by Scott Kacsmar
Fresh off an exciting win over Denver, the Colts head to New England with their franchise quarterback enjoying the best season of his career. He will try to improve on last January's four-interception disaster and earn his first win against the Bill Belichick/Tom Brady-led Patriots.
Did I just copy and paste someone's article from ten years ago? No, but the exact same words could have been used for the 2004 AFC Divisional matchup, when the Peyton Manning-led Colts played the Patriots for the second year in a row in the playoffs, both games won by New England and its dominant defense. (In case you are curious, here's the FO preview for that one, from the early days of the site.) While the NFL has changed so much in the last decade, this particular rivalry basically remains the same. Both teams have a star quarterback, but the Patriots have the coaching advantage and a better-rounded roster capable of adapting to any game plan.
We all know how great the Patriots are at home, where Brady is 103-17 (.858) as a starter in his career. New England earned this year's No. 1 seed thanks in part to one of its most impressive road wins in years in Week 11, beating the Colts 42-20 on Sunday Night Football behind an unexpected performance from running back Jonas Gray (201 rushing yards and four touchdowns). Now that the venue switches to Gillette Stadium, how can Indianapolis change the script?
Everyone has to learn from past mistakes. Andrew Luck threw seven interceptions in his first two games in Foxboro, but at home in Week 11 against a better New England secondary he only suffered one pick on a tipped ball. He also had an interception dropped in the fourth quarter while behind by 22 points, but he must protect the ball this week. Since 2001 the Patriots are 76-3 (.962) at home when winning the turnover battle, including a meaningless loss in Week 17 to the Bills.
Fortunately, the Luck-era Colts have done a great job of learning from past matchups. Since 2012 the Colts are 12-0 in same-season rematches: 9-0 in the AFC South and 3-0 in the playoffs. One could argue that that record is not as impressive as it sounds. The AFC South has been really bad in that time. In those three playoff wins, the Colts needed a 28-point comeback to beat Kansas City; the Bengals had Andy Dalton and didn't have any receivers or pass rush; and Peyton Manning was struggling with a torn quad on Sunday.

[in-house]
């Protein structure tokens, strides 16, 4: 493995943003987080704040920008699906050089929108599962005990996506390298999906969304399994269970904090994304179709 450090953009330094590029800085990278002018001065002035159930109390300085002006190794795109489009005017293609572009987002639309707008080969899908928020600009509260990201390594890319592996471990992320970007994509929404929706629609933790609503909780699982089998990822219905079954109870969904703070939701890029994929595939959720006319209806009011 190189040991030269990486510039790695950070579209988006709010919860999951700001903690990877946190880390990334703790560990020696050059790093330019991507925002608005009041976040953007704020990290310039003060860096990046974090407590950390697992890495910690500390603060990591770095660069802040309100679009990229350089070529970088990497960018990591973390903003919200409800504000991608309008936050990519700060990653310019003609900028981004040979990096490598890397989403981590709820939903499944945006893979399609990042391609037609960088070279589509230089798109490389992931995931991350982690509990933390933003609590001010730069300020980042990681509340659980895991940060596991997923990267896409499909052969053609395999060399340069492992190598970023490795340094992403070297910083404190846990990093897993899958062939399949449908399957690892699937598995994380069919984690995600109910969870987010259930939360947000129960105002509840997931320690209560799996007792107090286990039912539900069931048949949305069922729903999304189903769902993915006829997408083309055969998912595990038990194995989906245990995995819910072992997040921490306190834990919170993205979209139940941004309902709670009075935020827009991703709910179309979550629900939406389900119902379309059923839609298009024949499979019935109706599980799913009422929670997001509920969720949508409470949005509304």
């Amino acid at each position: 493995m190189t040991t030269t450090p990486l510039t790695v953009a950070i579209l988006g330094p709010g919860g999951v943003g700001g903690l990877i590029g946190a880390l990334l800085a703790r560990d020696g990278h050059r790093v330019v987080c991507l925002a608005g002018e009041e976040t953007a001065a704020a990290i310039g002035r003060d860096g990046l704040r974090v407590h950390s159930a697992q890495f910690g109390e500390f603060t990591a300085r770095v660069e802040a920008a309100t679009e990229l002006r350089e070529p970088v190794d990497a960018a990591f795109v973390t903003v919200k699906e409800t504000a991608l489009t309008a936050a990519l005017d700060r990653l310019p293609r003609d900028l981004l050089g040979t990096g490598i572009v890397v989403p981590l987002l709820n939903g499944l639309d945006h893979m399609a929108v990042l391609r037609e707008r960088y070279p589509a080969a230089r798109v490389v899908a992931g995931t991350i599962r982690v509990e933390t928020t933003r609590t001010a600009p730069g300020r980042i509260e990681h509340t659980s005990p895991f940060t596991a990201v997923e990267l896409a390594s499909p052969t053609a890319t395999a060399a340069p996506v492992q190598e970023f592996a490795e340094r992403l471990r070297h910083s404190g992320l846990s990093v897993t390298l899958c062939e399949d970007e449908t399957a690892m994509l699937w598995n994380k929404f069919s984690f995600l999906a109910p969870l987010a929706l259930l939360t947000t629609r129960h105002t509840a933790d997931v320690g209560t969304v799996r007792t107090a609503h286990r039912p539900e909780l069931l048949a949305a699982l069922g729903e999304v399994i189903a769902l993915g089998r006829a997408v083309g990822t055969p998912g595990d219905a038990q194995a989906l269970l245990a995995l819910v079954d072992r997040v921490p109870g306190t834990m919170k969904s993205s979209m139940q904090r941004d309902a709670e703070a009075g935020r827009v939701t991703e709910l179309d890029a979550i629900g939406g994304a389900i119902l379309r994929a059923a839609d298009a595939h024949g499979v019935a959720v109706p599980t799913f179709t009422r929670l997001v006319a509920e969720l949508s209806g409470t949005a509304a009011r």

There is also this playoff fact: since 2001 the Patriots are 10-0 against new playoff opponents, but only 9-8 in rematches from the regular season. Since 2005 the Patriots are just 4-8 in playoff rematches, with wins over Eric Mangini's Jets, Philip Rivers playing on a torn ACL, the Tim Tebow-led Broncos, and a Houston team that faded down the stretch. So that's not impressive either. We have seen teams make dramatic turnarounds against New England before, such as the 2010 Jets turning a 45-3 December loss into a 28-21 playoff upset. The 2007 Giants went from allowing 38 points at home in Week 17 to just 14 points in Super Bowl XLII.
The Colts can give New England a much better challenge this time, but the path to victory likely requires the kind of team that Chuck Pagano has tried, but rarely succeeded, to lead onto the field. My first advice to Pagano is to defer if he wins the coin toss, because that would take the Patriots out of their comfort zone. Last postseason the Colts chose to receive and trailed 7-0 after 79 seconds.
Getting behind in Foxboro is a death sentence. Since 2001, only three teams have won in New England after trailing in the second half. Who was the last team to pull that off? It was Baltimore in the 2012 AFC Championship Game. Overall, the Patriots are 87-0 at home since 2001 when leading by at least eight points at any time in the game.
No pressure, Indy.
For those who may be unfamiliar with the Football Outsiders stats, they are explained at the bottom of the page. Scroll down or click this link. Please remember that all stats represent regular season only, except for weighted DVOA and anything else specifically noted. All game charting for these two teams is now complete; any game charting data that appears with a asterisk appears courtesy of the ESPN Stats & Information Group. This preview has two different week-to-week charts for each team, one for offense and one for defense. Because defensive DVOA is opposite of offensive DVOA, the defensive charts are flipped upside-down; thus, the higher dots still represent better games.
Indianapolis at New England
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WHEN THE COLTS HAVE THE BALL